How to Configure Part Numbers for Paints and Materials

Have a component that comes in all variety of colors and materials? Don't want to recreate the same part several dozen times? Here's how you can use Configurations to keep every color and material variant all in one place.

While meeting customers and prospects, I regularly hear that "we make products that can have different paint or material options, but I don't want to model them all." It is understandable to not want to model every combination of material and paint on a product and manage each file separately. This post will help you create and manage all the different configurations, but keep them within a single part file.

Paint Configuration

For the sake of example, let's say we make a line of bicycle accessories. The product line comes in various colors to match your current bicycle color. We also offer different materials for those enthusiasts who require lightweight accessories for racing. As is typical in most companies, we pull the next available part number "P2100" from Enterprise PDM. Product configuration shows this product comes in Red, Orange, Green, Blue and Yellow, with material options of Aluminum, Steel and Carbon Fiber. Based on these options, there are 15 variations that we need to manage. From our part numbering system, we can add a paint code and a material code to the end of the part number, which will identify these properties. For example, a Red Aluminum accessory would be named "P2100-A-R."

Using SOLIDWORKS tools, we can easily create and manage all the combinations necessary, with the 5 step process below. Now, each time a part number is used in an assembly, we have the ability to select the material and color code. As an added advantage, the associated part shows up properly on our BOM.

Step 1. Create part "P2100" and add three configurations. One represents all Aluminum, one for all Steel, and one for all Carbon Fiber.

SOLIDWORKS Bike Configurations

Step 2. Add Derived Configurations to each material configuration from Step 1. Derived Configurations are used in SOLIDWORKS to create families.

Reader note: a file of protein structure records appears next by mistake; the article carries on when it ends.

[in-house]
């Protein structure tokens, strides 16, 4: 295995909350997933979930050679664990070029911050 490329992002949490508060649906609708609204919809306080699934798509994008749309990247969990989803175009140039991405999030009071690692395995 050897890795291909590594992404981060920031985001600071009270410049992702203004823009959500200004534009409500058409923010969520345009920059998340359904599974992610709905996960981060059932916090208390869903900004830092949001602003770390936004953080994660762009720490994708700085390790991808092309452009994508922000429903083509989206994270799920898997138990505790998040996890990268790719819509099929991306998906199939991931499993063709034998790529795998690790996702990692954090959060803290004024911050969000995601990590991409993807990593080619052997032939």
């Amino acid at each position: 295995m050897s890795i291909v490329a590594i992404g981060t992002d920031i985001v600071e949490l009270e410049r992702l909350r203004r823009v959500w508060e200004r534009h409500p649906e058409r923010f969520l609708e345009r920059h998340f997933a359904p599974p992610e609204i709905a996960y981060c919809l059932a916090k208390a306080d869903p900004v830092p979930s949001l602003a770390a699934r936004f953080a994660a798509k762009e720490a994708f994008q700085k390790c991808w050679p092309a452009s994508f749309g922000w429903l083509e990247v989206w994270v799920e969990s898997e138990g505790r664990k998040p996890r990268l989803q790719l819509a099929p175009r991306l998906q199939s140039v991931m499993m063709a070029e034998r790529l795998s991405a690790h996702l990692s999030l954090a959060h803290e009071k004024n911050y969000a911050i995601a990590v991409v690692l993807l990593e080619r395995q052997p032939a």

In our case, Aluminum, Steel and Carbon Fiber are the families. When you use derived configurations, all child configurations inherit their properties from their parent.

solidworks configurations

Step 3. Set the derived configuration properties. More specifically, the part number used in the BOM needs to be set to the configuration name. The configuration name should match the part number with color and material codes.

Use the configuration specific color (located in the Advanced Options) to match the SOLIDWORKS model color to the desired paint color.

Step 4. Auto Create Design Table. We can create a new design table with our 3 families of configurations by going to Insert -> Tables -> Design Table and selecting Auto-create as the Source.

solidworks design table

Step 5. Using Design Table Functionality, we can fill out the necessary fields to create all other variations. Notice how we can vary Configuration Name, Color and Material.

design table for bikes

Here is our result: 15 variations, with specific part numbers, and a sure-fire way to manage any further variations of this product line through this single file.

solidworks bike configuration 2

paint congifugrations

A quick look into Enterprise PDM shows the one file. Each design variation has its own tab on the data card with information specific to each.


Creating product configuration has never been so easy!